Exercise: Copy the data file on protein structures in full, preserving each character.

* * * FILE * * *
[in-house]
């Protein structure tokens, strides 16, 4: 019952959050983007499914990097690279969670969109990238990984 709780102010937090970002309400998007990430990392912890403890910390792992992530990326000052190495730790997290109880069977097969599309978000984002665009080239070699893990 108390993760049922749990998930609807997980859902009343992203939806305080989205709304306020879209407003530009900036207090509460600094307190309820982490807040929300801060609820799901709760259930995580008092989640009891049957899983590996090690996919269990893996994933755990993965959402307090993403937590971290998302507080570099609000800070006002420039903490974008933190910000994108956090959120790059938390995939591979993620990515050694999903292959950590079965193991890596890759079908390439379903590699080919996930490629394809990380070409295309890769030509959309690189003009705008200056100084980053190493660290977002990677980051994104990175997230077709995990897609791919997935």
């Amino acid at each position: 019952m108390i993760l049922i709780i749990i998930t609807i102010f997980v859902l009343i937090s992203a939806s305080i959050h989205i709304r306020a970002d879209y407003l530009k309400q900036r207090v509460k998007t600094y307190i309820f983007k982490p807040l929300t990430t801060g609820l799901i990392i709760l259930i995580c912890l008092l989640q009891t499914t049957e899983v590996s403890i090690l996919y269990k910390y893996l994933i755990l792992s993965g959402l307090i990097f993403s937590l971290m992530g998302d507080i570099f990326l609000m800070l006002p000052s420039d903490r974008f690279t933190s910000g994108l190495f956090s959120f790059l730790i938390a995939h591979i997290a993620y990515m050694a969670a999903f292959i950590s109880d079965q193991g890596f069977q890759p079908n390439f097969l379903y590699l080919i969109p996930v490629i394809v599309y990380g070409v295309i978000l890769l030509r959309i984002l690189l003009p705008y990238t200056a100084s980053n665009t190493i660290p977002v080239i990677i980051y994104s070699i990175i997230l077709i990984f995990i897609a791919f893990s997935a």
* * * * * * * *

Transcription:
[in-house]
């Protein structure tokens, strides 16, 4: 019952959050983007499914990097690279969670969109990238990984 709780102010937090970002309400998007990430990392912890403890910390792992992530990326000052190495730790997290109880069977097969599309978000984002665009080239070699893990 108390993760049922749990998930609807997980859902009343992203939806305080989205709304306020879209407003530009900036207090509460600094307190309820982490807040929300801060609820799901709760259930995580008092989640009891049957899983590996090690996919269990893996994933755990993965959402307090993403937590971290998302507080570099609000800070006002420039903490974008933190910000994108956090959120790059938390995939591979993620990515050694999903292959950590079965193991890596890759079908390439379903590699080919996930490629394809990380070409295309890769030509959309690189003009705008200056100084980053190493660290977002990677980051994104990175997230077709995990897609791919997935």
């Amino acid at each position: 019952m108390i993760l049922i709780i749990i998930t609807i102010f997980v859902l009343i937090s992203a939806s305080i959050h989205i709304r306020a970002d879209y407003l530009k309400q900036r207090v509460k998007t600094y307190i309820f983007k982490p807040l929300t990430t801060g609820l799901i990392i709760l259930i995580c912890l008092l989640q009891t499914t049957e899983v590996s403890i090690l996919y269990k910390y893996l994933i755990l792992s993965g959402l307090i990097f993403s937590l971290m992530g998302d507080i570099f990326l609000m800070l006002p000052s420039d903490r974008f690279t933190s910000g994108l190495f956090s959120f790059l730790i938390a995939h591979i997290a993620y990515m050694a969670a999903f292959i950590s109880d079965q193991g890596f069977q890759p079908n390439f097969l379903y590699l080919i969109p996930v490629i394809v599309y990380g070409v295309i978000l890769l030509r959309i984002l690189l003009p705008y990238t200056a100084s980053n665009t190493i660290p977002v080239i990677i980051y994104s070699i990175i997230l077709i990984f995990i897609a791919f893990s997935a």